By Malcolm Moore What is a Communist Party Congress? The 18th National Congress of the Communist
Party of China will gather more than 2,200 delegates from across the country in
Beijing to discuss the party's policies. Promotions and demotions have been a feature of
party congresses in the past, and in 2002 the event was used as a platform to
unveil a new leadership. This year, a similar transition is due to take place.
In China, the Congress is known simply as the
"big meeting", or just by the Chinese character "Da", which
means "Big". This year is the "18th Da".
How often do they take place?
Since Chairman Mao's death in 1977, the meetings
have taken place once every five years.
The current practice is to tee up prospective
leaders during odd-numbered congresses and then announce them during
What happens during the Congress?
What happens during the Congress is a mystery.
Apart from the opening and closing addresses, everything takes place behind
closed doors. In addition, most if not all of the big decisions have been
ironed out well in advance, as the Party's leaders jockey for position.
Two things can be counted on. There will be very
long speeches –sometimes running to a somniferous 70 pages – and, at the very
end, the Politburo Standing Committee will walk onto the dais in order of seniority.
This year, the top seven leaders are expected to
be Xi Jinping, Li Keqiang, Yu Zhengsheng, Zhang Gaoli, Zhang Dejiang, Li
Yuanchao and Wang Qishan.
How does the Congress work?
Local congresses have been held in each of
China's provinces and autonomous regions (such as Tibet and Xinjiang) and have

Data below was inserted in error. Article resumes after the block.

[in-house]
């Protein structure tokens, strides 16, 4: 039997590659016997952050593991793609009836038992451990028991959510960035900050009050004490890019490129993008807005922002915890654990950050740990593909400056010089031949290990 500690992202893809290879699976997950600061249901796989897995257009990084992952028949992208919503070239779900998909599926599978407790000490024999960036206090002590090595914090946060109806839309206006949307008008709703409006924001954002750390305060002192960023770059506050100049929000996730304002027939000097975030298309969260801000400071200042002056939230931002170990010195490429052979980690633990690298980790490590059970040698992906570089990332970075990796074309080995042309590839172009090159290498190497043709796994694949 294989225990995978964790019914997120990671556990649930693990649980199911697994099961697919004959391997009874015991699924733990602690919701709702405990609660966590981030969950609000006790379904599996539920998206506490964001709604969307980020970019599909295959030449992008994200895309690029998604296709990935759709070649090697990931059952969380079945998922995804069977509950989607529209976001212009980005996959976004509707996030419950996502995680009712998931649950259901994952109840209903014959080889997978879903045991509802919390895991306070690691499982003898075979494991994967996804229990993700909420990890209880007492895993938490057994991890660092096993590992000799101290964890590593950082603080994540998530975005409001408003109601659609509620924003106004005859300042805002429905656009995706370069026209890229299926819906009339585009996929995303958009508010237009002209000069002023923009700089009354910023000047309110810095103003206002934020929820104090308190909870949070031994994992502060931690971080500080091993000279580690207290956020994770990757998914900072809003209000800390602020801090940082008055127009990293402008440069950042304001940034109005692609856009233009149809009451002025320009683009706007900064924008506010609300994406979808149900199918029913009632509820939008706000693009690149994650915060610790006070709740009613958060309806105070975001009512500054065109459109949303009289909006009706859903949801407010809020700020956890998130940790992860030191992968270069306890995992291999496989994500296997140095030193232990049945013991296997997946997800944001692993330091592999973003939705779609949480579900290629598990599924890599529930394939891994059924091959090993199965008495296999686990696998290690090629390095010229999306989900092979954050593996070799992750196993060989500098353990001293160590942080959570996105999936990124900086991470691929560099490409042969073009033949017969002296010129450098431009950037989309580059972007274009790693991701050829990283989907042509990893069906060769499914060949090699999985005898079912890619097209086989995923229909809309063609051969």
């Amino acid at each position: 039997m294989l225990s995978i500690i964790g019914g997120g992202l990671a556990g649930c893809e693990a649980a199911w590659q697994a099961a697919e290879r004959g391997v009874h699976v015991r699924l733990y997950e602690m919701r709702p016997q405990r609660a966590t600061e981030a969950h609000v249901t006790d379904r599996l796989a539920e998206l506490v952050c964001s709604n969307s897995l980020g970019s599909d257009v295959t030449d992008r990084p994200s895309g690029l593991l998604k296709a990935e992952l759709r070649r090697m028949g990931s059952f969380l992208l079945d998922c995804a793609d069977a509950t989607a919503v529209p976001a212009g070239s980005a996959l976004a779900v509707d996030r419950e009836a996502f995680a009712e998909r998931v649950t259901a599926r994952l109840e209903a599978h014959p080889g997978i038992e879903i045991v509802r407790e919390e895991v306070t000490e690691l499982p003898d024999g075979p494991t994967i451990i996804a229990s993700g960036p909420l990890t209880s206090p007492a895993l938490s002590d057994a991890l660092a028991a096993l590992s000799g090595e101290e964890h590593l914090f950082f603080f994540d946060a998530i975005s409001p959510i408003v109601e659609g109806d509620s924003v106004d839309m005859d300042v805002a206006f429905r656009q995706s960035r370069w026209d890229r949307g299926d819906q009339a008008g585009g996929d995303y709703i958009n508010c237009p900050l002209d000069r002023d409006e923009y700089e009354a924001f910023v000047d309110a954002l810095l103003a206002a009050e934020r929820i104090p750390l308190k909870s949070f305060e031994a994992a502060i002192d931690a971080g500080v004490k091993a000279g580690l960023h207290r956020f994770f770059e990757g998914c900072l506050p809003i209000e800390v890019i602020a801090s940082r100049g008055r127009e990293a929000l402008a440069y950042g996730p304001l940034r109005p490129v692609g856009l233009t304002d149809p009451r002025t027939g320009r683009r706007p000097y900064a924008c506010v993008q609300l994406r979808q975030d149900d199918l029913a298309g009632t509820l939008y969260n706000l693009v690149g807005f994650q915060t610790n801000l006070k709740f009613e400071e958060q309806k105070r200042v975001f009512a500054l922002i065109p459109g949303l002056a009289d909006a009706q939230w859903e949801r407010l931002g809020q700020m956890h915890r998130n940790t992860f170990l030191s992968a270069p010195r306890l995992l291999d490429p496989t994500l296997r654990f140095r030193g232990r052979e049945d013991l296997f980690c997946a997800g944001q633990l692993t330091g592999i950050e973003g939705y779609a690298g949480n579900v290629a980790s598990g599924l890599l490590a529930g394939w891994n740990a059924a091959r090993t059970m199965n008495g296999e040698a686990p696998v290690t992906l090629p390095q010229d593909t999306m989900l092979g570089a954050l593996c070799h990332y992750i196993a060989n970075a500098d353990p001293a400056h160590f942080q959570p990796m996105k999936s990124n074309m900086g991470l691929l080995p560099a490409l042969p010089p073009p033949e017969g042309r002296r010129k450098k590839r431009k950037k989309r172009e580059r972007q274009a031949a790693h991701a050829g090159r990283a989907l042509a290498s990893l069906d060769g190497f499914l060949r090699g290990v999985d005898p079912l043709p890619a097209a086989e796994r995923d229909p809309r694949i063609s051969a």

selected representatives to send to Beijing.
No more than 68 per cent of the delegates may
hold leadership positions within the party. The remaining 32 per cent should be
"grassroots" party members who hold jobs outside of the party apparatus.
In 2007, at the 17th Congress, the Central
Committee had 155 members from the provinces, 125 from the central government
in Beijing and 64 from the People's Liberation Army.
The Congress will choose who sits on the
200-person Central Committee, and who its 180 or so alternate members will be.
It also chooses the 25-man Politburo and the Politburo Standing Committee,
which could shrink back to seven men again this year. In practice, all of the decisions are made not by delegates but by the
previous generation(s) of leaders and are handed down and rubber-stamped during
the meeting. Which generation of leaders have we reached?
Taking Chairman Mao as the first generation of
the Chinese leadership, the new leaders will be the fifth generation, the first
to be born during the Communist era.
They come from a variety of backgrounds, but are
generally more experienced in governance, having served in various parts of the
administration, and are more educated. Unlike the fourth generation of engineers
and economists, many of the new generation are social scientists. A
disproportionate number are also "princelings," the children of
former Communist leaders.
Four out of the six contenders for Politburo
Standing Committee places are princelings, who have risen to power under the
wings of their parents and through networks of connections inside the Party. Who's in, who's out?
This year will see a dramatic upheaval. Out of
the 25 man Politburo, 14 are due to retire. In the Politburo Standing
Committee, seven out of nine are due to step down.
Many places should also go to the forthcoming
"sixth generation" of leaders, who may include Hu Chunhua, Sun